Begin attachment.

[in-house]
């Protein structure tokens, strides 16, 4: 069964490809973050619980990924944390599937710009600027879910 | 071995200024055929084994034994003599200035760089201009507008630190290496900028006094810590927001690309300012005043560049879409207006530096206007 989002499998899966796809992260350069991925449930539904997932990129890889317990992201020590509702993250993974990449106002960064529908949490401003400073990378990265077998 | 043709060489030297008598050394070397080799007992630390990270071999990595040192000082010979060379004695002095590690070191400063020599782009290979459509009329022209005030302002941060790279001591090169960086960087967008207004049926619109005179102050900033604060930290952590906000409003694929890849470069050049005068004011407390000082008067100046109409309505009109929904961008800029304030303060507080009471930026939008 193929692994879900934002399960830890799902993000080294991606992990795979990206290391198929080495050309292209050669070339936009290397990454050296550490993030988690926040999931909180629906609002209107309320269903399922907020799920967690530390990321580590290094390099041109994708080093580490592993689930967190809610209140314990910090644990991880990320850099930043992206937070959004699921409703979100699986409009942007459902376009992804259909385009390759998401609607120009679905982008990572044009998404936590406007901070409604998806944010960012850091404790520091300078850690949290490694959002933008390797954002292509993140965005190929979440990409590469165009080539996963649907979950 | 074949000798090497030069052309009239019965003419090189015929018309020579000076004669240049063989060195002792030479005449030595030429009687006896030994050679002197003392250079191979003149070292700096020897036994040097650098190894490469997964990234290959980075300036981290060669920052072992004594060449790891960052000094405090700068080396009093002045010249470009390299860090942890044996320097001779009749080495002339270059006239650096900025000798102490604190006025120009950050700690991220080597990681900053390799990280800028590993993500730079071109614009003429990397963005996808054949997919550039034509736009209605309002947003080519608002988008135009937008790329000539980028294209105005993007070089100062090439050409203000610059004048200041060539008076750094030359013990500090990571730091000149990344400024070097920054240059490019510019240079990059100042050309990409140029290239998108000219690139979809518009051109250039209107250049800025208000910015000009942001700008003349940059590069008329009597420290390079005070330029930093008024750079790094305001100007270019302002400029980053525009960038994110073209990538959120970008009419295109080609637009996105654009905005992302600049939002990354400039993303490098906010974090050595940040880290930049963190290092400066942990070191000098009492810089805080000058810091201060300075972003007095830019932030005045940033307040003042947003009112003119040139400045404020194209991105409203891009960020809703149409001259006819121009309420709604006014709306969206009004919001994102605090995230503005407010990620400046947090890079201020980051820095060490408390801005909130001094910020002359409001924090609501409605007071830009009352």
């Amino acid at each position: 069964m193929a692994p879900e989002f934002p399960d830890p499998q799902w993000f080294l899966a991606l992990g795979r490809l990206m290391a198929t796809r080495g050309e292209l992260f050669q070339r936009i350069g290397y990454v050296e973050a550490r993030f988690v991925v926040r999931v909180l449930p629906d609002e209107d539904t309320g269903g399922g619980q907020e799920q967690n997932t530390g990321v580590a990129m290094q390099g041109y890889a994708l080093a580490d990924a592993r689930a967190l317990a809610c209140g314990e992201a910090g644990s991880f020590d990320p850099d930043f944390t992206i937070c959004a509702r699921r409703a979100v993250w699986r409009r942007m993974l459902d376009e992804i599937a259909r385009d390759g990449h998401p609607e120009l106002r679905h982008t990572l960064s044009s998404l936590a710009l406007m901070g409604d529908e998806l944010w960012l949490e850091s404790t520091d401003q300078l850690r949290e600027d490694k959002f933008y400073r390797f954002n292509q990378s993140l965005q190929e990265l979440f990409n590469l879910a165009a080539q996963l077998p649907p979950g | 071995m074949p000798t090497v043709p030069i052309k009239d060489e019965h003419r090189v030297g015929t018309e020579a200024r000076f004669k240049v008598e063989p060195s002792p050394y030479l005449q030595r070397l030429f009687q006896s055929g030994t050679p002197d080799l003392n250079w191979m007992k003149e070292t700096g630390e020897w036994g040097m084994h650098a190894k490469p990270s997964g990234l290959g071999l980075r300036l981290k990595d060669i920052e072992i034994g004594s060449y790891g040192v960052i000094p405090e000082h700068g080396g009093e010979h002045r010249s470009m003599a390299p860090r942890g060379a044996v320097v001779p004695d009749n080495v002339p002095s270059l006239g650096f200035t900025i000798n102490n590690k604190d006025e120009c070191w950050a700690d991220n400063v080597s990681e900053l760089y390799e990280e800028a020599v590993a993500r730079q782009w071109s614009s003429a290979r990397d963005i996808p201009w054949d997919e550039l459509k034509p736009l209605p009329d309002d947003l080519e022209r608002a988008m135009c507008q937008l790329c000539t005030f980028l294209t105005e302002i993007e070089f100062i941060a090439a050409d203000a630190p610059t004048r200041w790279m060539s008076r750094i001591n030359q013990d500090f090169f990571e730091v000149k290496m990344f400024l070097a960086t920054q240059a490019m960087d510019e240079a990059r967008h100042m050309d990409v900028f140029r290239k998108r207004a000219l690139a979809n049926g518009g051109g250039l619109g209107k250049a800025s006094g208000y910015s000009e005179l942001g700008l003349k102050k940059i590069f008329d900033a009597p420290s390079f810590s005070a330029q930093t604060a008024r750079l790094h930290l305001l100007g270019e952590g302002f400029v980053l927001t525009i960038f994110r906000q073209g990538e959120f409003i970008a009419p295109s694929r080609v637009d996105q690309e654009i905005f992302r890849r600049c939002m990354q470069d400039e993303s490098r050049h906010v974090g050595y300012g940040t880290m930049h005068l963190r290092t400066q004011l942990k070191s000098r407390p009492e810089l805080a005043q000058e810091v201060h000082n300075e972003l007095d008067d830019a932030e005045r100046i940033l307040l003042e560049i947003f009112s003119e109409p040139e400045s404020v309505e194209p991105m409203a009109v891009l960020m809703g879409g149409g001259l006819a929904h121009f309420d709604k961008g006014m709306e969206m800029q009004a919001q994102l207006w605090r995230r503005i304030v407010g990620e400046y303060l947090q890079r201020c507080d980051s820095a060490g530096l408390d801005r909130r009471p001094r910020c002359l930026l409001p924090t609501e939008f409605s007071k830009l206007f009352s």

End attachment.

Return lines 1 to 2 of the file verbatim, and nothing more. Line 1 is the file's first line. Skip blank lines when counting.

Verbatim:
[in-house]
């Protein structure tokens, strides 16, 4: 069964490809973050619980990924944390599937710009600027879910 | 071995200024055929084994034994003599200035760089201009507008630190290496900028006094810590927001690309300012005043560049879409207006530096206007 989002499998899966796809992260350069991925449930539904997932990129890889317990992201020590509702993250993974990449106002960064529908949490401003400073990378990265077998 | 043709060489030297008598050394070397080799007992630390990270071999990595040192000082010979060379004695002095590690070191400063020599782009290979459509009329022209005030302002941060790279001591090169960086960087967008207004049926619109005179102050900033604060930290952590906000409003694929890849470069050049005068004011407390000082008067100046109409309505009109929904961008800029304030303060507080009471930026939008 193929692994879900934002399960830890799902993000080294991606992990795979990206290391198929080495050309292209050669070339936009290397990454050296550490993030988690926040999931909180629906609002209107309320269903399922907020799920967690530390990321580590290094390099041109994708080093580490592993689930967190809610209140314990910090644990991880990320850099930043992206937070959004699921409703979100699986409009942007459902376009992804259909385009390759998401609607120009679905982008990572044009998404936590406007901070409604998806944010960012850091404790520091300078850690949290490694959002933008390797954002292509993140965005190929979440990409590469165009080539996963649907979950 | 074949000798090497030069052309009239019965003419090189015929018309020579000076004669240049063989060195002792030479005449030595030429009687006896030994050679002197003392250079191979003149070292700096020897036994040097650098190894490469997964990234290959980075300036981290060669920052072992004594060449790891960052000094405090700068080396009093002045010249470009390299860090942890044996320097001779009749080495002339270059006239650096900025000798102490604190006025120009950050700690991220080597990681900053390799990280800028590993993500730079071109614009003429990397963005996808054949997919550039034509736009209605309002947003080519608002988008135009937008790329000539980028294209105005993007070089100062090439050409203000610059004048200041060539008076750094030359013990500090990571730091000149990344400024070097920054240059490019510019240079990059100042050309990409140029290239998108000219690139979809518009051109250039209107250049800025208000910015000009942001700008003349940059590069008329009597420290390079005070330029930093008024750079790094305001100007270019302002400029980053525009960038994110073209990538959120970008009419295109080609637009996105654009905005992302600049939002990354400039993303490098906010974090050595940040880290930049963190290092400066942990070191000098009492810089805080000058810091201060300075972003007095830019932030005045940033307040003042947003009112003119040139400045404020194209991105409203891009960020809703149409001259006819121009309420709604006014709306969206009004919001994102605090995230503005407010990620400046947090890079201020980051820095060490408390801005909130001094910020002359409001924090609501409605007071830009009352």